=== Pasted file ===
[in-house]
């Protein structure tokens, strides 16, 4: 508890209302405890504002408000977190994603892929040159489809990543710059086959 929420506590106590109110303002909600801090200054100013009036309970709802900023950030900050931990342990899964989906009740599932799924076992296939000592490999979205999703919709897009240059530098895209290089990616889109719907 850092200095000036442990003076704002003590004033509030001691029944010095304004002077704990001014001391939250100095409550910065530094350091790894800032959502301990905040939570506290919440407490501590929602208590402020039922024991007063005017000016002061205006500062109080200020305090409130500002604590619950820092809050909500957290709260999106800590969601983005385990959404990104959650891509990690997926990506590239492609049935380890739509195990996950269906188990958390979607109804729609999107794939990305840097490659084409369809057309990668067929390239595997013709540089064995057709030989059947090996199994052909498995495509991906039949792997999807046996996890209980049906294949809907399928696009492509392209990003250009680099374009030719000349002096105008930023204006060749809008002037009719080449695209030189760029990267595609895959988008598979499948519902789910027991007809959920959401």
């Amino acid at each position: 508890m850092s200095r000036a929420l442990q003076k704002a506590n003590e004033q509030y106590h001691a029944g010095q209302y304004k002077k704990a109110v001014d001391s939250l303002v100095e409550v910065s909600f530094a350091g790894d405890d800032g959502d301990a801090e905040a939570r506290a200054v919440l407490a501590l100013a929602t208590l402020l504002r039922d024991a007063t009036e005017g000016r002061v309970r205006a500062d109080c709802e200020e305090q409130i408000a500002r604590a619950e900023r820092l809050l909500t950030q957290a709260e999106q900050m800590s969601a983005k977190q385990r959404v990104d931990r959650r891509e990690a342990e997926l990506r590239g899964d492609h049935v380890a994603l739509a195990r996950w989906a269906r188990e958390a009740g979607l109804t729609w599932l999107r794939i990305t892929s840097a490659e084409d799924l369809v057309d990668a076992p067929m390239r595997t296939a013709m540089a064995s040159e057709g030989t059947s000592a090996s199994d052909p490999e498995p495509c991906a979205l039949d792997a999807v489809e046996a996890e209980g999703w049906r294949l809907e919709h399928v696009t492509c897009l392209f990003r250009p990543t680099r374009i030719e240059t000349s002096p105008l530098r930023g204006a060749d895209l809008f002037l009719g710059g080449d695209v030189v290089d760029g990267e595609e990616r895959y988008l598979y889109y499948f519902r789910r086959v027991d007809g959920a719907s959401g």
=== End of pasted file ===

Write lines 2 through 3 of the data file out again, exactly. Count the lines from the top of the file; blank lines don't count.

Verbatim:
């Protein structure tokens, strides 16, 4: 508890209302405890504002408000977190994603892929040159489809990543710059086959 929420506590106590109110303002909600801090200054100013009036309970709802900023950030900050931990342990899964989906009740599932799924076992296939000592490999979205999703919709897009240059530098895209290089990616889109719907 850092200095000036442990003076704002003590004033509030001691029944010095304004002077704990001014001391939250100095409550910065530094350091790894800032959502301990905040939570506290919440407490501590929602208590402020039922024991007063005017000016002061205006500062109080200020305090409130500002604590619950820092809050909500957290709260999106800590969601983005385990959404990104959650891509990690997926990506590239492609049935380890739509195990996950269906188990958390979607109804729609999107794939990305840097490659084409369809057309990668067929390239595997013709540089064995057709030989059947090996199994052909498995495509991906039949792997999807046996996890209980049906294949809907399928696009492509392209990003250009680099374009030719000349002096105008930023204006060749809008002037009719080449695209030189760029990267595609895959988008598979499948519902789910027991007809959920959401």
């Amino acid at each position: 508890m850092s200095r000036a929420l442990q003076k704002a506590n003590e004033q509030y106590h001691a029944g010095q209302y304004k002077k704990a109110v001014d001391s939250l303002v100095e409550v910065s909600f530094a350091g790894d405890d800032g959502d301990a801090e905040a939570r506290a200054v919440l407490a501590l100013a929602t208590l402020l504002r039922d024991a007063t009036e005017g000016r002061v309970r205006a500062d109080c709802e200020e305090q409130i408000a500002r604590a619950e900023r820092l809050l909500t950030q957290a709260e999106q900050m800590s969601a983005k977190q385990r959404v990104d931990r959650r891509e990690a342990e997926l990506r590239g899964d492609h049935v380890a994603l739509a195990r996950w989906a269906r188990e958390a009740g979607l109804t729609w599932l999107r794939i990305t892929s840097a490659e084409d799924l369809v057309d990668a076992p067929m390239r595997t296939a013709m540089a064995s040159e057709g030989t059947s000592a090996s199994d052909p490999e498995p495509c991906a979205l039949d792997a999807v489809e046996a996890e209980g999703w049906r294949l809907e919709h399928v696009t492509c897009l392209f990003r250009p990543t680099r374009i030719e240059t000349s002096p105008l530098r930023g204006a060749d895209l809008f002037l009719g710059g080449d695209v030189v290089d760029g990267e595609e990616r895959y988008l598979y889109y499948f519902r789910r086959v027991d007809g959920a719907s959401g």